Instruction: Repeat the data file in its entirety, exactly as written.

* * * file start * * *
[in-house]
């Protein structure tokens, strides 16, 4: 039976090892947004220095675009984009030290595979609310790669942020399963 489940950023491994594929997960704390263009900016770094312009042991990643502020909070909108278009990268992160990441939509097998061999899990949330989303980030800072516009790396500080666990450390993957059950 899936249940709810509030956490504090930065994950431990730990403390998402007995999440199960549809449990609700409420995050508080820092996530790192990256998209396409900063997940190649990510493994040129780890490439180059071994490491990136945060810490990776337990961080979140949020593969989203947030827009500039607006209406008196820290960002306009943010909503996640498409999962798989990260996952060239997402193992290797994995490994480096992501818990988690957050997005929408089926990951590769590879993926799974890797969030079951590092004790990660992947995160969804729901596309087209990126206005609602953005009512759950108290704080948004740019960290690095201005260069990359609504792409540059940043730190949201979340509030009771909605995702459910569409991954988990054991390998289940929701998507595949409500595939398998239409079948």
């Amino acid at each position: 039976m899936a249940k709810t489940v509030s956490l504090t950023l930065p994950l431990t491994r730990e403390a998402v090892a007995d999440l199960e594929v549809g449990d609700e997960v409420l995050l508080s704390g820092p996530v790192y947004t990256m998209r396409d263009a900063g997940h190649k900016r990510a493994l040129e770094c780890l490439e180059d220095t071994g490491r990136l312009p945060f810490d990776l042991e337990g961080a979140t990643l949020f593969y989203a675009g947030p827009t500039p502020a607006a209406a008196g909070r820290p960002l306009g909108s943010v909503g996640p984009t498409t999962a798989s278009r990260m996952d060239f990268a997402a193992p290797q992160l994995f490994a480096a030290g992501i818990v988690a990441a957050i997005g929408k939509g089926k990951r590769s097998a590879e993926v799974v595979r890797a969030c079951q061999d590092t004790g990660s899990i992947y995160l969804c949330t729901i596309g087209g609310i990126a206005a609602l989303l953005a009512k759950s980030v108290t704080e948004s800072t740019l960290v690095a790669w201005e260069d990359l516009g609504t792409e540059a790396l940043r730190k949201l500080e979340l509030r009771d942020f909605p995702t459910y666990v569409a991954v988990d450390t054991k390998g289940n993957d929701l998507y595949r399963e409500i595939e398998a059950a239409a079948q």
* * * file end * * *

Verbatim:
[in-house]
């Protein structure tokens, strides 16, 4: 039976090892947004220095675009984009030290595979609310790669942020399963 489940950023491994594929997960704390263009900016770094312009042991990643502020909070909108278009990268992160990441939509097998061999899990949330989303980030800072516009790396500080666990450390993957059950 899936249940709810509030956490504090930065994950431990730990403390998402007995999440199960549809449990609700409420995050508080820092996530790192990256998209396409900063997940190649990510493994040129780890490439180059071994490491990136945060810490990776337990961080979140949020593969989203947030827009500039607006209406008196820290960002306009943010909503996640498409999962798989990260996952060239997402193992290797994995490994480096992501818990988690957050997005929408089926990951590769590879993926799974890797969030079951590092004790990660992947995160969804729901596309087209990126206005609602953005009512759950108290704080948004740019960290690095201005260069990359609504792409540059940043730190949201979340509030009771909605995702459910569409991954988990054991390998289940929701998507595949409500595939398998239409079948």
């Amino acid at each position: 039976m899936a249940k709810t489940v509030s956490l504090t950023l930065p994950l431990t491994r730990e403390a998402v090892a007995d999440l199960e594929v549809g449990d609700e997960v409420l995050l508080s704390g820092p996530v790192y947004t990256m998209r396409d263009a900063g997940h190649k900016r990510a493994l040129e770094c780890l490439e180059d220095t071994g490491r990136l312009p945060f810490d990776l042991e337990g961080a979140t990643l949020f593969y989203a675009g947030p827009t500039p502020a607006a209406a008196g909070r820290p960002l306009g909108s943010v909503g996640p984009t498409t999962a798989s278009r990260m996952d060239f990268a997402a193992p290797q992160l994995f490994a480096a030290g992501i818990v988690a990441a957050i997005g929408k939509g089926k990951r590769s097998a590879e993926v799974v595979r890797a969030c079951q061999d590092t004790g990660s899990i992947y995160l969804c949330t729901i596309g087209g609310i990126a206005a609602l989303l953005a009512k759950s980030v108290t704080e948004s800072t740019l960290v690095a790669w201005e260069d990359l516009g609504t792409e540059a790396l940043r730190k949201l500080e979340l509030r009771d942020f909605p995702t459910y666990v569409a991954v988990d450390t054991k390998g289940n993957d929701l998507y595949r399963e409500i595939e398998a059950a239409a079948q």